Maybe Baby

Album: The Buddy Holly Story (1958)
Charted: 4 17


  • This was recorded Sept, 1957 at Tinker Air Force Base in Oklahoma. Background vocals were added later at Petty Studios in Clovis, NM.
  • Charles Hardin and Norman Petty wrote this. Hardin is Buddy Holly (real name Charles Hardin Holley) and Petty was his producer and manager. Holly's first 2 singles flopped, but he had a string of hits after he started working with Petty. >>
    Suggestion credit:
    David - Lubbock, TX, for above 2
  • This was credited to The Crickets, who were Holly's band. Holly had a deal with Decca Records where some songs were released under his name and others credited to the band.
  • Decca is a name the company made up. It was chosen because it was easy to say and pronounced the same way in any language.
  • The album The Buddy Holly Story is a compilation of his songs that was released a few weeks after he died in a plane crash.

Comments: 12

  • Jennifur Sun from RamonaFrank and Don, not speaking evil of the dead but have heard and read that he was the reason Buddy had to go on that tour he never returned from.
  • Barry from Sauquoit, NyOn March 14th 1958, Buddy Holly and the Crickets perform at the Granada Theater in Woolwich, London, England*...
    At the time "Maybe Baby" {at #21} , "Peggy Sue" {at #78} , and "Oh Boy!" {at #100} were all on Billboard's Top 100 chart back in the U.S.A.
    The theater had a seating capacity of 2,434; and sitting in one of those seats was a fourteen-year old lad from Dartford, Kent named Mick Jagger...
    * The twenty-five play dates at two sets a night tour began on March 1st, 1958 and would be the only time Buddy & the boys would appear in the United Kingdom.
  • Barry from Sauquoit, NyOn February 25th 1958, "Maybe Baby" by the Crickets (Buddy Holly) entered Billboard's Top 100 chart; eventually it peaked at #17 and spent 14 weeks on the Top 100...
    Twenty years later in 1978 it was covered by Susie Allanson; her version reached #7 on Billboard's Hot Country Singles chart...
    R.I.P. Mr. Holley (1936 - 1959).
  • Jeff from Scottsdale, AzWell, while it may be true that Petty took a fair amount of credit, a lot of it was due him. Putting aside any arguments as to whether Buddy would have been discovered by someone else, the recordings he made with Buddy are the ones that DID make Buddy famous. The background vocals, extra instrumentation, & full sound of the band are due to Petty (& in no small part his wife who played many instruments). For sure Buddy was a genius, but in the early stages he needed polishing, and that was what Petty did. Listen to the demos that are out there & you can hear what went into the final releases. All done in a little studio. Petty was a collaborater, & thus deserves a significant amount of the credit claimed.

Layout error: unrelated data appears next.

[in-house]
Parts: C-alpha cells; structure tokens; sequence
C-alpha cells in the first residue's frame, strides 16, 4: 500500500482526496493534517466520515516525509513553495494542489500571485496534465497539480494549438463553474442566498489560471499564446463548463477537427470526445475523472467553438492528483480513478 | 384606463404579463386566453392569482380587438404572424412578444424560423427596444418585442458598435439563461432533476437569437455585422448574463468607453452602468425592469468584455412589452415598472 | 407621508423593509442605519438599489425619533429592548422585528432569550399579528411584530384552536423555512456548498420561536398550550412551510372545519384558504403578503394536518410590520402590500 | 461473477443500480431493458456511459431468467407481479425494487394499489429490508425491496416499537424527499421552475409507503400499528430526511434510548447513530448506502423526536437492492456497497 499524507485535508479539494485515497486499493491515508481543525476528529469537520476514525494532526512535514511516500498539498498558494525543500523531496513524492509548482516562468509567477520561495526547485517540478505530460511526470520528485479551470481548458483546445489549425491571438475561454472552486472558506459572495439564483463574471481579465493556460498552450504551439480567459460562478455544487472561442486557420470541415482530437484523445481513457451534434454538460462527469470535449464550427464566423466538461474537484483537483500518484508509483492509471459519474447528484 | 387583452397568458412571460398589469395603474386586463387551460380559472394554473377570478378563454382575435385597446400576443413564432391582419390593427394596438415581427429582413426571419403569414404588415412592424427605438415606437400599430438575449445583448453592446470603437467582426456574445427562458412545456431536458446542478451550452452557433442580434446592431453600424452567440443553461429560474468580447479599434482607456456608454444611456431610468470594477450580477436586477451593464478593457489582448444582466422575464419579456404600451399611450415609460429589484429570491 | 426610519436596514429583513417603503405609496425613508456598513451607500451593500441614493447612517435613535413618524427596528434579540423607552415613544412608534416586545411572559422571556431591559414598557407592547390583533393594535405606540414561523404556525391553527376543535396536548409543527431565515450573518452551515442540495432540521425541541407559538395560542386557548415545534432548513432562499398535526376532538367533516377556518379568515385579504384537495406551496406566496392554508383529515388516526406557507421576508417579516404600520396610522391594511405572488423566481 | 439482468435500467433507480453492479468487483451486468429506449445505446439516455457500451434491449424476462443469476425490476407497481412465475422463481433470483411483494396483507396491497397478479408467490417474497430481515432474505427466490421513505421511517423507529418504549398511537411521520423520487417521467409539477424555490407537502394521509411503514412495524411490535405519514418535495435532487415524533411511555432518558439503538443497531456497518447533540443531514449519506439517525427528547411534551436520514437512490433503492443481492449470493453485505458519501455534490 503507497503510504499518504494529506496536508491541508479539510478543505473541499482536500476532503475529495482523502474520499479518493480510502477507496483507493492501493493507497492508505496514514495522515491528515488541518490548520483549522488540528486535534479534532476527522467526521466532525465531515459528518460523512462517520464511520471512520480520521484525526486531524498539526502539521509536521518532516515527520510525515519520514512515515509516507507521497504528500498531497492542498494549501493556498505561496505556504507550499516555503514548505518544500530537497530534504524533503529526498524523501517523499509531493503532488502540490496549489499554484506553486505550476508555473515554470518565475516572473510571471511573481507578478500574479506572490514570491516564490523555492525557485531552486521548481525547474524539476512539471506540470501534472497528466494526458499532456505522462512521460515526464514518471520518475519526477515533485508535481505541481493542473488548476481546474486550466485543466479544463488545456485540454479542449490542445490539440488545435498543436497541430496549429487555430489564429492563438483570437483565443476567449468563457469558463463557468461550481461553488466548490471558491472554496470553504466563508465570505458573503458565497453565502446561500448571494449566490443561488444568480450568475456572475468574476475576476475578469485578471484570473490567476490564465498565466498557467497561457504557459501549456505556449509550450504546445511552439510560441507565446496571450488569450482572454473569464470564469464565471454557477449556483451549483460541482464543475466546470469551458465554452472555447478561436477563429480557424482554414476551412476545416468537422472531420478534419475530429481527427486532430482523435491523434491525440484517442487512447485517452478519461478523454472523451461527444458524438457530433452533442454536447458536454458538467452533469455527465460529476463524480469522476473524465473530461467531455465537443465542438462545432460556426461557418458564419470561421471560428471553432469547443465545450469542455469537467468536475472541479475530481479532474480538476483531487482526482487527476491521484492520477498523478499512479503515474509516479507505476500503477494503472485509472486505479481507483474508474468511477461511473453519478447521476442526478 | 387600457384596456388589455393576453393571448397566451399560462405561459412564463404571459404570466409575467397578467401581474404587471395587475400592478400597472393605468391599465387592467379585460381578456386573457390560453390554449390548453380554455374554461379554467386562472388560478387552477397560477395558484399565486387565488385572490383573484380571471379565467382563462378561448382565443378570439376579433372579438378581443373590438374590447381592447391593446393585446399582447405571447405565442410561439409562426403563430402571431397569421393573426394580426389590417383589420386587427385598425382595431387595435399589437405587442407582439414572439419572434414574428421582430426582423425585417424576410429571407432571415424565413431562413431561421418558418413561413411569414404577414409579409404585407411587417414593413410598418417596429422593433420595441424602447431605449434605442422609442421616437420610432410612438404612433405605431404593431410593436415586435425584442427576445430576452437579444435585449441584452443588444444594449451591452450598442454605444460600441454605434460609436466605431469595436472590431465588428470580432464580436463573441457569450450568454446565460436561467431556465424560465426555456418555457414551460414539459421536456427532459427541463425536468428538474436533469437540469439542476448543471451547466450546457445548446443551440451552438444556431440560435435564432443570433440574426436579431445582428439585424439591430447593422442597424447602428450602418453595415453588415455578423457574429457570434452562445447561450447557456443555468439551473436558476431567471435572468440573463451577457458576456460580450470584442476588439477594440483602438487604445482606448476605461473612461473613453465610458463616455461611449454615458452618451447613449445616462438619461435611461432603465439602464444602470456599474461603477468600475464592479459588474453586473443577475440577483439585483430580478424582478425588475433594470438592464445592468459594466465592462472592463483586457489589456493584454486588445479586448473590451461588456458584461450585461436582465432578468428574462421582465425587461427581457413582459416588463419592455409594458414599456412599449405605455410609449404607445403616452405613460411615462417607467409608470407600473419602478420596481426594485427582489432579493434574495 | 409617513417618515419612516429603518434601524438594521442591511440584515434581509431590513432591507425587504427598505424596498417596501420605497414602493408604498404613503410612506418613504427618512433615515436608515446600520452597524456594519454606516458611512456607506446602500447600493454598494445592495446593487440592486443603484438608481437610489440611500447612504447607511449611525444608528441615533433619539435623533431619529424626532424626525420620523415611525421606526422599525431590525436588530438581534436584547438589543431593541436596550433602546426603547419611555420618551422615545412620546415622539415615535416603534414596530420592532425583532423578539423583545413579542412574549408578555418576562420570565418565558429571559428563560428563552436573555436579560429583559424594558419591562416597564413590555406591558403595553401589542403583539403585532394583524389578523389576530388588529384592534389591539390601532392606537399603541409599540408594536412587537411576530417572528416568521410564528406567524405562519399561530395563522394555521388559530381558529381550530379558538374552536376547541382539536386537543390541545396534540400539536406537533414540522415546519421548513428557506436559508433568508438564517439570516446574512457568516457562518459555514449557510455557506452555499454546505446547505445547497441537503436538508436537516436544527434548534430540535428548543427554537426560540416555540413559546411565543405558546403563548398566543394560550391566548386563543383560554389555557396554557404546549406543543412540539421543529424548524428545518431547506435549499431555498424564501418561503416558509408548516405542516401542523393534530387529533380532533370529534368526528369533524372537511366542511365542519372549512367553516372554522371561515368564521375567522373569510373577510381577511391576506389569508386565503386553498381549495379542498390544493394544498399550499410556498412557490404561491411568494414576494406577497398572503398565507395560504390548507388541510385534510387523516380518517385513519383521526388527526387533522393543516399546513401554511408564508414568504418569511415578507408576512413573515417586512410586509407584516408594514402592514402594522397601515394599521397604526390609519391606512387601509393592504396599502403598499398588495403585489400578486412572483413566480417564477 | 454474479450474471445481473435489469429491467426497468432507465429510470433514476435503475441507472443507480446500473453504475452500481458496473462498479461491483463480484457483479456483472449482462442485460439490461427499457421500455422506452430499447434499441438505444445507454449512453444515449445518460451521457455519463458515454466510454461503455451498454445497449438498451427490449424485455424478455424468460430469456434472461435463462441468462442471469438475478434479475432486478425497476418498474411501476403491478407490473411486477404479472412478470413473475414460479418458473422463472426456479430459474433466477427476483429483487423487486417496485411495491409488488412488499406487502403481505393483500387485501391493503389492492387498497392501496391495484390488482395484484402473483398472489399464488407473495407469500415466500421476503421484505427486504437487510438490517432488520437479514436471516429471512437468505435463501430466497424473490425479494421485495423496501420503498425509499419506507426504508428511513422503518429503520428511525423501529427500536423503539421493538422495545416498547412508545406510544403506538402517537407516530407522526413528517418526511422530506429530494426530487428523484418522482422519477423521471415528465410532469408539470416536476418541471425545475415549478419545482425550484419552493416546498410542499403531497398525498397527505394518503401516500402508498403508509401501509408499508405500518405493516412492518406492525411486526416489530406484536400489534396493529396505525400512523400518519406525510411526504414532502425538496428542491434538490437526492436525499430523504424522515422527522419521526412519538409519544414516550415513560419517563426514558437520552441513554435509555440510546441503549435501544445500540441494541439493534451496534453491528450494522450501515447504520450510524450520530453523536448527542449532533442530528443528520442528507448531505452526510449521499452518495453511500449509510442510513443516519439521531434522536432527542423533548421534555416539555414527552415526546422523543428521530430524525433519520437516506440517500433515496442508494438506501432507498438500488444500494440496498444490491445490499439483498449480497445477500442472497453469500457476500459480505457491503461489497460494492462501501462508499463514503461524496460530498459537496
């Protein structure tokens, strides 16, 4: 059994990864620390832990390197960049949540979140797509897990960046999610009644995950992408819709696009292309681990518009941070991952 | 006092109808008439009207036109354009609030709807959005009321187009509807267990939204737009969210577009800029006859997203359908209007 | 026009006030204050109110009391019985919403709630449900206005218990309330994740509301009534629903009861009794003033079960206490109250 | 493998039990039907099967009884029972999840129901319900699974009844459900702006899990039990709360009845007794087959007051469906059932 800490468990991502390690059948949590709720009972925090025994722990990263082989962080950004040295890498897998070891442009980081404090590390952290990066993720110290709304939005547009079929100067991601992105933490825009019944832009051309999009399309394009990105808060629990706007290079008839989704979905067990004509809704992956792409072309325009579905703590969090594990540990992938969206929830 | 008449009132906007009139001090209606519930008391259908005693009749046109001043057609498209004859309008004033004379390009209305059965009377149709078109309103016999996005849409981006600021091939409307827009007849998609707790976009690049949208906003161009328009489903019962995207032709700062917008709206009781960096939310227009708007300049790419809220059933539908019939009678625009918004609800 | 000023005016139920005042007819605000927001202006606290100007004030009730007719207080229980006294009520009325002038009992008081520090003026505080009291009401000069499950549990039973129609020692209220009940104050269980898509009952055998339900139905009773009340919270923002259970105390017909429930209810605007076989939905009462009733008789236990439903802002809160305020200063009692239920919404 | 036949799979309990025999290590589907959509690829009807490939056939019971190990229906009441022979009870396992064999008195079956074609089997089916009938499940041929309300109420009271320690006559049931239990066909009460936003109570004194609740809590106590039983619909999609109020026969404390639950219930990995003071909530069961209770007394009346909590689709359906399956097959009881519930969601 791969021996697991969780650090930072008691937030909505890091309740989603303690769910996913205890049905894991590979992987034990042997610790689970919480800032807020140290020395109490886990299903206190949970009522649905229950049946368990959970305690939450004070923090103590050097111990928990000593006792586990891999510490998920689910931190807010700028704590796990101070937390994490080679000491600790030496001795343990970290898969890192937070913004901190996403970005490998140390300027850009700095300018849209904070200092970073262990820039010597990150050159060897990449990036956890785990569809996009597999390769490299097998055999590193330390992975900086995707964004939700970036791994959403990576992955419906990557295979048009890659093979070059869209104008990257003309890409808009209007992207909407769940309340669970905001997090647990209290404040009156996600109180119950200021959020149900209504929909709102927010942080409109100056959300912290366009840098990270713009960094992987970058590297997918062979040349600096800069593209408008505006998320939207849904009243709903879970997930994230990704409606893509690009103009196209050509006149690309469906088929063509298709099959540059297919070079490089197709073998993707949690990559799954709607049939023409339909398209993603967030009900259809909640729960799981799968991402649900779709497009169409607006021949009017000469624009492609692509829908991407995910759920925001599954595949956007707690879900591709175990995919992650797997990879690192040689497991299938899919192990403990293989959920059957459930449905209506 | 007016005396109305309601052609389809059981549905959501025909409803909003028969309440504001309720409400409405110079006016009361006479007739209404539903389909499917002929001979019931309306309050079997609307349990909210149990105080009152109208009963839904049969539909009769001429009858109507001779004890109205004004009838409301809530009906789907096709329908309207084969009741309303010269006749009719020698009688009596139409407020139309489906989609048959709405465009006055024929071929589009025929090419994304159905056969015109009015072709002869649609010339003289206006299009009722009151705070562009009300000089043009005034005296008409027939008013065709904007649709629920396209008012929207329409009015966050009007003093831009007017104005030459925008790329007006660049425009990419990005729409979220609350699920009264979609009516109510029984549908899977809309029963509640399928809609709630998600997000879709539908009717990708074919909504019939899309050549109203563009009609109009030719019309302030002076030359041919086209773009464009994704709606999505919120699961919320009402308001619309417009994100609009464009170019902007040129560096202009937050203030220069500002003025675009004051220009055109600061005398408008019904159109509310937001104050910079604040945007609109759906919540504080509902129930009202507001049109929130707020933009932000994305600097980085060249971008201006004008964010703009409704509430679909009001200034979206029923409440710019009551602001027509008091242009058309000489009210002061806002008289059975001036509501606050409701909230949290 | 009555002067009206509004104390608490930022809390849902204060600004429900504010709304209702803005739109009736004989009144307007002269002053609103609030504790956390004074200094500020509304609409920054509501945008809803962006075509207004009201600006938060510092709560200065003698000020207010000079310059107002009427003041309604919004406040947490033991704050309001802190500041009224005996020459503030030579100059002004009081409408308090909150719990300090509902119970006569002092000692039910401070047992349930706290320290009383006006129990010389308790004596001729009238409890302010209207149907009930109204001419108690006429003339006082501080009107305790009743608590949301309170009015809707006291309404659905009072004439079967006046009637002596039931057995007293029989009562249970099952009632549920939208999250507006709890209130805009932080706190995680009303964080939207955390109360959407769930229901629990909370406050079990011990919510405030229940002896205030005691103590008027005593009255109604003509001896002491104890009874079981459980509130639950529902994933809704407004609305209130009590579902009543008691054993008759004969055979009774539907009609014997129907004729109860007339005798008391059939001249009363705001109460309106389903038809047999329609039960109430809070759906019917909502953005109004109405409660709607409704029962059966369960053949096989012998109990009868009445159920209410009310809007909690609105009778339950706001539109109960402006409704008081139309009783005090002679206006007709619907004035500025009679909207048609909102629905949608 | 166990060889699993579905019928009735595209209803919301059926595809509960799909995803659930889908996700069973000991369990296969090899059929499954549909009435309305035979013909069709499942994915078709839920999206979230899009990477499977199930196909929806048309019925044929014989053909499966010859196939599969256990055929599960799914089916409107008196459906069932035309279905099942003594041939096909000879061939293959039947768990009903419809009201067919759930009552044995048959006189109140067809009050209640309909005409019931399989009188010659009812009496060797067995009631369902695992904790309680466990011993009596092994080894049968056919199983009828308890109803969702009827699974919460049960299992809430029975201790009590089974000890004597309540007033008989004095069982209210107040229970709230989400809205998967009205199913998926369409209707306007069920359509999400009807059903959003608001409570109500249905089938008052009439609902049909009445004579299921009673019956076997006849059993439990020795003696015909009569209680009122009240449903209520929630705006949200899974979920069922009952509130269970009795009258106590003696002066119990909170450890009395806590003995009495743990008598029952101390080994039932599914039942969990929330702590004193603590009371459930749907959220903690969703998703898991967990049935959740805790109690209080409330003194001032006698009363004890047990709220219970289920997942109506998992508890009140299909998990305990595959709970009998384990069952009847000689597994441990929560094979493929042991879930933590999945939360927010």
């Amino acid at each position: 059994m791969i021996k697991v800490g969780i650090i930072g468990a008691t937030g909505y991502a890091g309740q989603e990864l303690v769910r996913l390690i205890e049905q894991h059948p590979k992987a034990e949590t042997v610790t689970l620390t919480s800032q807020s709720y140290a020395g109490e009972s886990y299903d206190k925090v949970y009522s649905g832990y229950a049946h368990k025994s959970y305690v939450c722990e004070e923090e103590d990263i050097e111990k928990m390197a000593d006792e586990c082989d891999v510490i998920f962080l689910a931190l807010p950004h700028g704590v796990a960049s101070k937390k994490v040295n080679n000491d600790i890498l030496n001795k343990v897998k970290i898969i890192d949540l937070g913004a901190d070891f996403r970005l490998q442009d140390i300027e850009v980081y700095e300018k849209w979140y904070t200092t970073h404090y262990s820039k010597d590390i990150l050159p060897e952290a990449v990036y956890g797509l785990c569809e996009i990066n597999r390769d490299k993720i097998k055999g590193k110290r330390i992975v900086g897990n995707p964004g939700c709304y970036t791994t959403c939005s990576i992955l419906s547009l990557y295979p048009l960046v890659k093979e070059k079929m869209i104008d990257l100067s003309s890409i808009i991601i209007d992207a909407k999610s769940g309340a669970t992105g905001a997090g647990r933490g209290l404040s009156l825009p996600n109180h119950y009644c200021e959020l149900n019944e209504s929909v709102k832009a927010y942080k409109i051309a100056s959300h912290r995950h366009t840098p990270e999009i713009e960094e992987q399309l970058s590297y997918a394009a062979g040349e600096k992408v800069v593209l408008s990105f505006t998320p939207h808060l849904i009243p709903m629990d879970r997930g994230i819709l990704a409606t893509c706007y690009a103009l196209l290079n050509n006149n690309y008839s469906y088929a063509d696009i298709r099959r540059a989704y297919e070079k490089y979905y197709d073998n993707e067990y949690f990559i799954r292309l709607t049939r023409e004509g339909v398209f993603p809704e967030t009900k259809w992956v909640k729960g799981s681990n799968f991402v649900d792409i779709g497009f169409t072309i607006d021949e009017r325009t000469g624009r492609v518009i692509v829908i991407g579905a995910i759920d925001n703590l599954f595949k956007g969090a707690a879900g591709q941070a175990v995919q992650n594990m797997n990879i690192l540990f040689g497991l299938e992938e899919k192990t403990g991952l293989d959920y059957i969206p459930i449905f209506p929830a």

• John from Wirral, United KingdomWell in David Petty conned the band for his own ego trip John Wirral UK
  • Ted from Phoenix, AzThis is actually one of my favorite Buddy Holly songs. With is soulful lead vocals and nice harmonies, this ranks in my book as one of Buddy Holly's best.
  • Mike from Hueytown , AlAh... the great Buddy Holly...left us way too soon
  • Don from Joplin, MoI knew Norman Petty when I worked in the Pro Sound business. He was a decent man, and without him, I doubt that the world would have known Charles "Buddy" Holly.
  • Paul from Syracuse, NyAfter reading up on the Holly/Petty relationship, it appear that Norman Petty was to Buddy Holly as tom Parker was to Elvis, a leech.
  • David from Merseyside, Englandnorman petty did not write anything. he just convinced buddy and the other members of the band to give him credit.
  • Tony from Devon, EnglandSix months earlier than this airbase recording, the Crickets recorded a totally different version that wasn't released in the UK until 1966. Even then, it was heavily overdubbed, virtually obscuring Niki Sullivan's harmony vocals.
  • Frank from Westminster, ScNorman Petty was a seasoned professional musician and recording engineer who owned and operated his own studio in Clovis, New Mexico. It was the closest studio to Buddy Holly's hometown of Lubbock, Texas. He had moderate success with his group, "The Norman Petty Trio". He provided Holly with studio time and taught him his early lessons in studio recording. However, it was not long before Holly outgrew his need for Petty's guidance and near-total control, and struck out on his own. Petty's name went on the copyrights of some of Holly's songs, but his contribution to the songs themselves was little or none. It was just a way for him to make money. Petty was definitely NOT a rocker!
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